The interest rates in the United States have been on the increasing momentum since December 2015 and since then, the Federal Reserve has remained hawkish on the monetary policy. In a recent meeting of the US central body, Jerome Powell, the chairman of Federal Reserve, stated that the economy is growing at a rapid pace. As a result, the Fed has opted to go for quantitative tightening rather than adapting quantitative easing or QE. The recent move of the US President of tax cuts has also helped the economy to witness growth. This could probably be one reason why Mr. President hates higher interest rates. According to Trump, higher rates would impact the US economy as the Americans would be left be lower purchasing power which could halt the growth prospects.
The market participants are expecting that the US central bank would remain hawkish at least for the next year also thus, the economy needs to prepare itself for further rate increases. In 2016, the global central banks like Bank of Japan, ECB (European Central Bank), Bank of England as well as the Federal Reserve have jointly advanced $US1.7 trillion. However, this year it has witnessed a significant downfall and this downtrend is expected to continue next year as well. This is expected primarily because the Federal Reserve has been cutting its portfolio and the ECB is not making bond purchases.Â [optin-monster-shortcode id="wxhmli4jjedneglg1trq"]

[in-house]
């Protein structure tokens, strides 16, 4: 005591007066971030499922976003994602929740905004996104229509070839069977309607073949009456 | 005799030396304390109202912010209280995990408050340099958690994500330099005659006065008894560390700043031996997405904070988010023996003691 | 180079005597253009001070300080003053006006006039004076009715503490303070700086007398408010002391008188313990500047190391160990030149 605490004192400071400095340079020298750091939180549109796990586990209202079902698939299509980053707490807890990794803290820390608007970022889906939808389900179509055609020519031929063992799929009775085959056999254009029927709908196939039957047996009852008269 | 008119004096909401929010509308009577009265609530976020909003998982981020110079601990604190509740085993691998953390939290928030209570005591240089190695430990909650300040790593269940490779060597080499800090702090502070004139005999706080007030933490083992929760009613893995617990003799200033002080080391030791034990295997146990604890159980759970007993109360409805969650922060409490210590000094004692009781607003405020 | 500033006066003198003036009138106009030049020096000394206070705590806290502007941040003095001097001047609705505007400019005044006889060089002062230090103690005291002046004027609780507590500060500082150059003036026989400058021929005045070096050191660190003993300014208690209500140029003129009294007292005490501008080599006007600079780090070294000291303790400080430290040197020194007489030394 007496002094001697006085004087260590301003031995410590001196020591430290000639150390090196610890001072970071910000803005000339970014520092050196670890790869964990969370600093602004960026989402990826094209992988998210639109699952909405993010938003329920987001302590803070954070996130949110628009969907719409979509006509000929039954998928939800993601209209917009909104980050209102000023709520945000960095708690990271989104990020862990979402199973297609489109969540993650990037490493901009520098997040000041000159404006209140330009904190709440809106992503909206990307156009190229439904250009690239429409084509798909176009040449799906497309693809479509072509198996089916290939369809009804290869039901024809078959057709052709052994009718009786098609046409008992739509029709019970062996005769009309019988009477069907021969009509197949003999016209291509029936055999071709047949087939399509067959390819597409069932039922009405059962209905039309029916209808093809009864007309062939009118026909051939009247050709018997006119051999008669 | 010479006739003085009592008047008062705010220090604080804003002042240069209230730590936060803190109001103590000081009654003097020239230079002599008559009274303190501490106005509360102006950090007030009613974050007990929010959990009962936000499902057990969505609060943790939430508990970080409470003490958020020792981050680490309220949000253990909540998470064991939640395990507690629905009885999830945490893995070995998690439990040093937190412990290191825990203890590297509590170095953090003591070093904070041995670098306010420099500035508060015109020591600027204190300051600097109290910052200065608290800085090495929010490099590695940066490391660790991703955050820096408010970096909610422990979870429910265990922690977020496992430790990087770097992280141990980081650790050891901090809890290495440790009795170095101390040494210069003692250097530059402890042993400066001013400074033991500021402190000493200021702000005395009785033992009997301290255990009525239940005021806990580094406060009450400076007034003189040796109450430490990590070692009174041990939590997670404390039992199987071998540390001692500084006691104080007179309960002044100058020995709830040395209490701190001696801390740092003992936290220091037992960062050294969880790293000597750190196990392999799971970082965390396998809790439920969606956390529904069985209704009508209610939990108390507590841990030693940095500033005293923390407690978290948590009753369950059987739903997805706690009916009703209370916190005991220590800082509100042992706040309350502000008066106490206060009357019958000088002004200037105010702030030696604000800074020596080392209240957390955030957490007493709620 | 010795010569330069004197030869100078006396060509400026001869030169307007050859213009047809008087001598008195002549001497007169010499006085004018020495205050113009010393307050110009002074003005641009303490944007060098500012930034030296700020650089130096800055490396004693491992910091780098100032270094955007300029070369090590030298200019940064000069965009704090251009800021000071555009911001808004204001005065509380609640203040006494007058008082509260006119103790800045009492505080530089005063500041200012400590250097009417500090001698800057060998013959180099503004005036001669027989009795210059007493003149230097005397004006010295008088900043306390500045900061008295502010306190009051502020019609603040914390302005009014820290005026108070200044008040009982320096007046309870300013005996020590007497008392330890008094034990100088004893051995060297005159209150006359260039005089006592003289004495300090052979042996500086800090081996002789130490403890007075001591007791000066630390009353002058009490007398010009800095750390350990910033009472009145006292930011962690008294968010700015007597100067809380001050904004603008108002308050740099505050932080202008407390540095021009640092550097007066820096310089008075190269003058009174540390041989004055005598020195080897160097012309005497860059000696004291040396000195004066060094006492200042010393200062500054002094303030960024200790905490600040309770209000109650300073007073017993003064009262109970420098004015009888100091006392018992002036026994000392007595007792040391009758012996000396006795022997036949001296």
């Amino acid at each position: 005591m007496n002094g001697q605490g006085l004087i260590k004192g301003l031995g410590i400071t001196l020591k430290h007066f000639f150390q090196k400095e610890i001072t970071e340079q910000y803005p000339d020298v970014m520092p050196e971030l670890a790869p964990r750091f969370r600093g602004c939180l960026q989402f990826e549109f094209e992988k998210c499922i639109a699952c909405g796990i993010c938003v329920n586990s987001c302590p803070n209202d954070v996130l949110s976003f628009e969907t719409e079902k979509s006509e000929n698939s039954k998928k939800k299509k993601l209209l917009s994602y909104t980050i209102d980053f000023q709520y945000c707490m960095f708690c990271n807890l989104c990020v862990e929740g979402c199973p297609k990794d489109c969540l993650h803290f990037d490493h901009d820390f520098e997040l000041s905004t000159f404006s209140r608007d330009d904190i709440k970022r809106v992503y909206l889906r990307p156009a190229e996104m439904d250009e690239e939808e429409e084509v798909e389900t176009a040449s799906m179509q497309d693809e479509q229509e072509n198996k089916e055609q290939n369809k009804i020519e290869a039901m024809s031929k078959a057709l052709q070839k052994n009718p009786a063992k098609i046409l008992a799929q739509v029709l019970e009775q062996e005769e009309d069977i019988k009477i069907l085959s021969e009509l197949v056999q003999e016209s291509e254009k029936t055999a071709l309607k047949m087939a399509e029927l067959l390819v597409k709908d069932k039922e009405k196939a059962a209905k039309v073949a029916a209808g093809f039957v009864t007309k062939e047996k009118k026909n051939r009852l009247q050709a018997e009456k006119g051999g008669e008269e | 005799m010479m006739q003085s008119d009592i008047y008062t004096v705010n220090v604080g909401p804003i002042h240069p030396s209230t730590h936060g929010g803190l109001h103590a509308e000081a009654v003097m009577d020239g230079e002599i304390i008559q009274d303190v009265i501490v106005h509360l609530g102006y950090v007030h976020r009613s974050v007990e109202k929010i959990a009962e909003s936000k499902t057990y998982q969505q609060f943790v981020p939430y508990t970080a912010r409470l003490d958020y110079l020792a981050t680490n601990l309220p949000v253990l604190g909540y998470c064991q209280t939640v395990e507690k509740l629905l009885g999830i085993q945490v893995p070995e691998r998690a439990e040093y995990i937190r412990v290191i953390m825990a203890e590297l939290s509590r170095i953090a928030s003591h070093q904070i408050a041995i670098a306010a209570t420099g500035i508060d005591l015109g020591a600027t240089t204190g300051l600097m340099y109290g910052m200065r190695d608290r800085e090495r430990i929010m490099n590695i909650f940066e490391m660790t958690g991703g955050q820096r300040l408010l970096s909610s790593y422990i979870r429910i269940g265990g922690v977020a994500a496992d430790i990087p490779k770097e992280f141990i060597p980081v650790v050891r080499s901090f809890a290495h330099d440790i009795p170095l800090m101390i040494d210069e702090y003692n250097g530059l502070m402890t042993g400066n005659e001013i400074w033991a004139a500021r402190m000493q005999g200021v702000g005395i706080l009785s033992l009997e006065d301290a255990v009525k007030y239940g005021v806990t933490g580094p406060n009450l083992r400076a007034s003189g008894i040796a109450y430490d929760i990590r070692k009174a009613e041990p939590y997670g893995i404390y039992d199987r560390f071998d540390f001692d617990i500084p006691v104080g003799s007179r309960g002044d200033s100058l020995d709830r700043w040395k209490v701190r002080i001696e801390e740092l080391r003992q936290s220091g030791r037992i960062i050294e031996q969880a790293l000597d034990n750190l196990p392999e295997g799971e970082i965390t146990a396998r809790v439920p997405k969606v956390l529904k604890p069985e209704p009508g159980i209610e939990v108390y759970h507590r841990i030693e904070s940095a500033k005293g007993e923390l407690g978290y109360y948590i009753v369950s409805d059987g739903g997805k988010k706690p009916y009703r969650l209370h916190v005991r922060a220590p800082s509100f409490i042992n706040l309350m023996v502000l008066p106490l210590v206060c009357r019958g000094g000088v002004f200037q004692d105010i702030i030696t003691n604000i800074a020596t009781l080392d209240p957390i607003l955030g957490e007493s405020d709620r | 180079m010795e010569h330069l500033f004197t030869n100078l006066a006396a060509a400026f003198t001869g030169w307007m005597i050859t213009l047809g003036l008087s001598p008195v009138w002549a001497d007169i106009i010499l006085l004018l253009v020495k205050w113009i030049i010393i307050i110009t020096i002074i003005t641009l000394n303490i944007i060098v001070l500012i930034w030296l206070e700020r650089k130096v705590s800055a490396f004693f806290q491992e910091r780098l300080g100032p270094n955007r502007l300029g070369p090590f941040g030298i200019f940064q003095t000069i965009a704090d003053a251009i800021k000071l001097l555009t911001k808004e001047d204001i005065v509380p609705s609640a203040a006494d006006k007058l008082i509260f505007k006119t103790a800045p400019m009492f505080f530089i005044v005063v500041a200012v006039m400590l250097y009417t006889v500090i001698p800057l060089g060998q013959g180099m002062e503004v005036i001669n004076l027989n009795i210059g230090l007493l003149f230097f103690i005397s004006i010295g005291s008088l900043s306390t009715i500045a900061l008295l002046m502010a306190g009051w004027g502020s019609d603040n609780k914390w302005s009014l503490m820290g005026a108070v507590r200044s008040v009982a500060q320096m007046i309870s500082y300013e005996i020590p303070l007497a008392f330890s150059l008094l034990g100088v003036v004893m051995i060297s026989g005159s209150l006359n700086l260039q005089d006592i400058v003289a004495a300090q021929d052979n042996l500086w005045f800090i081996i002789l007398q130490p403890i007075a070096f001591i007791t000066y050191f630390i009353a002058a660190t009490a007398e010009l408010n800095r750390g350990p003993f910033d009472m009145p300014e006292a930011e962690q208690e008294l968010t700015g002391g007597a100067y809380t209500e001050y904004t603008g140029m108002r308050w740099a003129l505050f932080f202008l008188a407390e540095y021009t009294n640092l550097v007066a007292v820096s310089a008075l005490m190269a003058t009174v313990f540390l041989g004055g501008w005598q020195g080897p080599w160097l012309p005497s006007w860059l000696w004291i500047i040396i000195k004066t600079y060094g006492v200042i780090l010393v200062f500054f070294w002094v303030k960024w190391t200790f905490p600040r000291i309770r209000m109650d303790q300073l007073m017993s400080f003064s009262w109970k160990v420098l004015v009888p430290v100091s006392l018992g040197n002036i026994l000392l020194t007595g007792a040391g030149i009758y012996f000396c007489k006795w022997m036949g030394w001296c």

How Rate Hikes Could Impact Australian Economy?
A strong US dollar is the worst nightmare for the emerging economies and when the same turns into reality, it might derail the growth opportunities for the emerging markets. Higher interest rates might fuel the depreciation of the Australian dollar which could obviously lead to a rise in the inflation. As a result, the Reserve Bank of Australia might also resort to quantitative tightening i.e. might raise the borrowing costs in 2019. On October 4, 2018, the Australian dollar witnessed a downtrend on the back of higher 10-Year US treasury yield. The interest rates in the Australia would not rise at a pace at which the US interest rates are rising and thus, the gap might further lead to a fall in the Australian dollar.
The business houses which are in Australia might witness the impacts of the elevated oil prices as well as depreciation of the Australian dollar.
This whole scenario is a key to watch as global economies might feel the pressure based on movements in this direction.
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